2669. In Cases Of Granular Conjunctiva, Mr

Wharton Jones¶ has used Sulphur Ointment as a local application with very good effects in several instances. It is applied much in the same manner as the Red Precipitate Ointment.

2670. In Scrofula, Mr

Bulley,** Surgeon of the Royal Berkshire Hospital, advises the internal use of Sulphur. " I have," he observes, "exhibited Sulphur in almost all the cases of Scrofula which have lately come under my notice, with a view to ascertain whether the restoration of this important element of the blood is capable of restoring the defective animal heat in these disorders; and the result of my observation is, that it seems either directly or indirectly to operate in this manner, and I have every reason to believe that when carefully and assiduously administered, in small doses, insufficient for an aperient effect, it is a most valuable and efficacious remedy for scrofulous diseases. The action of the heart, previously feeble, becomes altered in strength; the extremities and cutaneous surface, which before were habitually cold, recover a certain degree of permanent warmth, and the general tone of the system improves." The following is the formula which he recommends: -2670 In Scrofula Mr 226 Sulph. Pur. gr. v. - x., Syr. Simp. f3j., Aq. f3vij., M. ft. haust.; to be taken once or twice daily, in a tumblerful of milk The employment of Sulphur in the treatment of Scrofula is not of modern origin; it was formerly held in high esteem, but has fallen into disuse.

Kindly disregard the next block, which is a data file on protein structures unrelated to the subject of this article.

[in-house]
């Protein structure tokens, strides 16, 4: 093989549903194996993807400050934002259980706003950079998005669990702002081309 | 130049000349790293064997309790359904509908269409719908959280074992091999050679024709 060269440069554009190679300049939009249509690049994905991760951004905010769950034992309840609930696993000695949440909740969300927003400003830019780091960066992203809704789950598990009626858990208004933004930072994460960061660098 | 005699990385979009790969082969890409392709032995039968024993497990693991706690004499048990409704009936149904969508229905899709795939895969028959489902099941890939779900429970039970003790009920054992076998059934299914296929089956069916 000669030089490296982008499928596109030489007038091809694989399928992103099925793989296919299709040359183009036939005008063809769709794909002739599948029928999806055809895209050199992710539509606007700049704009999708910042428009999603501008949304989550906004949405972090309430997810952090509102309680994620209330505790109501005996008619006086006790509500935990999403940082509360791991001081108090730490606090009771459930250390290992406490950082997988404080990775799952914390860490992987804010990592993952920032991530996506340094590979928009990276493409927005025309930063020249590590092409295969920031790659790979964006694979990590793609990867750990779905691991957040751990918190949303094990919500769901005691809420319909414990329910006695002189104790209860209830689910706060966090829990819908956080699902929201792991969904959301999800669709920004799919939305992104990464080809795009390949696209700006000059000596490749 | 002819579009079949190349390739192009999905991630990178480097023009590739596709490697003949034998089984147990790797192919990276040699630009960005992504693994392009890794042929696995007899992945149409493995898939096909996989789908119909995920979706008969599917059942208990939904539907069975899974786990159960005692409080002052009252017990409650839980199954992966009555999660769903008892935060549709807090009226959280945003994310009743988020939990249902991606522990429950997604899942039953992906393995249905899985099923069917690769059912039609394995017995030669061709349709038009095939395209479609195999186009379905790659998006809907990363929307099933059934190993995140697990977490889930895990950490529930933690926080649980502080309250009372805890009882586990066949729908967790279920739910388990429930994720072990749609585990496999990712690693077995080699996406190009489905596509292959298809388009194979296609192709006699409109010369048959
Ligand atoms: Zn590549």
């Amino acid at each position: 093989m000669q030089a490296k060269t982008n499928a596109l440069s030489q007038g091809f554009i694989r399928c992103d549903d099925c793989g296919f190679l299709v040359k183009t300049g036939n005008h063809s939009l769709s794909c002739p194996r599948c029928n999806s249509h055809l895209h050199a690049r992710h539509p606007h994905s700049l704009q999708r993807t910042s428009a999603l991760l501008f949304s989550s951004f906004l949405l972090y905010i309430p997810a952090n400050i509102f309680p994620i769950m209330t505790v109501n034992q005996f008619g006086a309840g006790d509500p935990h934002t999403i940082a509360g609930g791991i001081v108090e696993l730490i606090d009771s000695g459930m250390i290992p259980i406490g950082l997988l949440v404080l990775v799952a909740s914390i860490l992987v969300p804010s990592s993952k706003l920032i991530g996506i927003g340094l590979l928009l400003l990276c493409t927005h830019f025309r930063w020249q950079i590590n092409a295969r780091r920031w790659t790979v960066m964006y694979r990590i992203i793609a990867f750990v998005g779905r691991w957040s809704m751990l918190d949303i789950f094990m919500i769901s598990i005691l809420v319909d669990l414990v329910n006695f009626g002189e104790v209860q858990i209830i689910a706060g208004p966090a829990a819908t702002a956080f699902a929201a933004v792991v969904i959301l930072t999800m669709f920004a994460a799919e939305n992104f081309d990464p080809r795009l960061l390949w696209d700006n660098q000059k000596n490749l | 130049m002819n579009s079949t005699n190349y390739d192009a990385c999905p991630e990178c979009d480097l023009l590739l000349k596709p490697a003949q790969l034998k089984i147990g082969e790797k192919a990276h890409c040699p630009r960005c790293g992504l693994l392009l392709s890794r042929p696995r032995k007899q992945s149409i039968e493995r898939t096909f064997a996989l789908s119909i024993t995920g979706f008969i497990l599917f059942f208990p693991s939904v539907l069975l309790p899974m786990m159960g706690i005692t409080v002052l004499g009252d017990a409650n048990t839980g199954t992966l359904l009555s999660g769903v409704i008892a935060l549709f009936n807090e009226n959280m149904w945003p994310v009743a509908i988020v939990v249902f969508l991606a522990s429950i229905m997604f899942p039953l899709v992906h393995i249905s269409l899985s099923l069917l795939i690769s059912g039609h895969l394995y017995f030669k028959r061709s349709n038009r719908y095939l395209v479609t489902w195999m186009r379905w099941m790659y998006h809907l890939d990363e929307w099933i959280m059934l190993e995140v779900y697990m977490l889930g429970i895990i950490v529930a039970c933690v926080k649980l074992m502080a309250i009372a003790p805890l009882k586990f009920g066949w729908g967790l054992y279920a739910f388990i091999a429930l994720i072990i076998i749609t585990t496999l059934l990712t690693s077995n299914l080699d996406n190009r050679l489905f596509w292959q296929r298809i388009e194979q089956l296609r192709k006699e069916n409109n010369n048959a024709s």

* Frazer, Elements of Materia Me-dica, p. 9.

Edin. Med. Journ., April 1862.

Brit and For. Med. Rev., Oct. 1842.

§ Clin Lect., vol. i. p. 494.

|| Lancet, Aug. 22, 1840. ¶ Med. Times and Gaz., Jan. 15, 185P. ** Med. Times, vol. xviii. p. 53,

2671. In Colica Pictonum, and in various forms of Lead Poisoning, the internal and external use of Sulphur appears to prove of the highest service. Dr. Bennett * states, that the following treatment which he witnessed whilst a pupil of M. Gen-drin, in Paris, was most successful: - At the commencement of the treatment, a Sulphur bath was given to the patient; the result of which was, that the Sulphur combining with the particles of Lead which were on the skin, formed a black sulphuret. The amount of Lead which is thus discovered to encrust, as it were, the skin of those who work at the preparations of Lead, is nearly incredible. "I have often," he observes, "seen men go to the baths quite white, and come out nearly as black as negroes." The Lead lying on the skin having been thus made visible to the eye, the patients are supplied with a hard brush and some soft soap, and made to scrub themselves daily in a warm bath, until all the black sulphuret has been brushed off. The Sulphur bath is then repeated until visible traces of the Lead no longer follow its use. This precaution is necessary to insure against a relapse. A drink of diluted Sulphuric Acid (xl. Aq. Oj.) is enjoined at the same time. (See Sulphuric Acid.) The bath may be conveniently formed by dissolving *iv. of the Sulphuret of Potassium in thirty gallons of water. If this salt is not procurable, perhaps the ordinary Sulphur vapour-bath might be substituted with advantage.

* Lancet, April 4, 1846.

Dict. Pract. Med., vol i. pp. 514, 518